One of the things discussed during last evening’s update was the dry air that was impeding Isaac’s development, and that appears to be continuing this morning. Although an eye can now be seen forming on satellite, the storm overall continues to have a ragged appearance, especially along it’s northern edge:
The convection to the east of the center is trying to close the eyewall off, and it’s difficult to say whether this will happen or whether it will be another failed attempt given the dry air that continues to plague Isaac’s development. This is not to say, however, that there has not been intensification; because, the pressure has in fact dropped to 978 mb, which is typically a category 2 hurricane based on pressure alone. At the very least, I consider this to be a cat 1 currently. Regardless though, the dry air entrainment and the rather large size of the storm, as pointed out by our own Jim Rinaldi at epawa.net, has largely prevented the winds from increasing to correlate with the pressure drop. This scenario is similar to what was seen with Hurricane Irene last year – very low central pressures, which normally would mean a strong hurricane, but a disconnect between the pressure and the surface winds.
Additionally, Isaac has appeared to jogged a bit to the west overnight, and appears, for the time being, to be moving more west-northwest. Hopefully, this trend will continue and prevent the strongest winds (and therefore the largest storm surge) out of the city of New Orleans. A few of the most recent model runs have the center passing fairly far south of the city, including the overnight European, which has the eye a good 50 miles to the south, shown below, courtesy of Weatherbell Analytics, LLC, at weatherbell.com):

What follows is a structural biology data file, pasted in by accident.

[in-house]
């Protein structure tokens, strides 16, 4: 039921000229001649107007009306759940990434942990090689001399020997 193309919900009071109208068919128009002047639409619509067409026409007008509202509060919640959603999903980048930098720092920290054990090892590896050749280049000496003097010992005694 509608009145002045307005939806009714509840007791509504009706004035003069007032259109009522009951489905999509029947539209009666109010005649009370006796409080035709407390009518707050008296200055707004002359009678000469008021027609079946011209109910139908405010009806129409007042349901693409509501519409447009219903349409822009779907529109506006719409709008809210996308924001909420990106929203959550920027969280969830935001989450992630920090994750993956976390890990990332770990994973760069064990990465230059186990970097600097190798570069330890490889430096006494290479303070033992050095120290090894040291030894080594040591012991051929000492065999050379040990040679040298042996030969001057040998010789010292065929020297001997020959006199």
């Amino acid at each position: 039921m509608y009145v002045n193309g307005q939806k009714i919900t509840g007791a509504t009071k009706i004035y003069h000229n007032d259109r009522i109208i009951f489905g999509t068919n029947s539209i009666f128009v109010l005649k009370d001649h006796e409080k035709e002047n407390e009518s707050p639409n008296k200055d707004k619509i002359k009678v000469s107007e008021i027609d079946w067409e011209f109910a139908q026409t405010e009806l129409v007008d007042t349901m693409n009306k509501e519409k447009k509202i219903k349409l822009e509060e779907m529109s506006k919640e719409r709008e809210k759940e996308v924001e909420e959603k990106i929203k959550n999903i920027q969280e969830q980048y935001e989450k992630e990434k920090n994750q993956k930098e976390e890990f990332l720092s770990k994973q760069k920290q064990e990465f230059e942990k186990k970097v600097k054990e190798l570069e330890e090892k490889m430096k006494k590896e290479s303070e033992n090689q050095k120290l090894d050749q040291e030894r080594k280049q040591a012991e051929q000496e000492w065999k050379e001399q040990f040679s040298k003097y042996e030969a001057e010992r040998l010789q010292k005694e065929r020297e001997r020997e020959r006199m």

The next 12 hours will be critical, as we will see whether (1) the storm continues in a more WNW rather than NW direction, and (2) how much intensification we get as it approaches the coast. Hurricane Charlie remains in the back of my mind, because that storm went from a category 1 to category 4 storm in a matter of hours, so New Orlean’s is not clear of this threat by a long shot. But one thing that is clear – there will be a tremendous amount of rain associated with this storm, which will cause a great deal of flooding on it’s own, especially if the storm slows down as it approaches the coast as modeled.
As usual, we will have updates on our Facebook page as warranted, and at weatherbell.com, which gives you in depth analysis by some of the best in the business, as well as models that are second to none, as a discounted price that is available only on our website, http://www.epawa.net.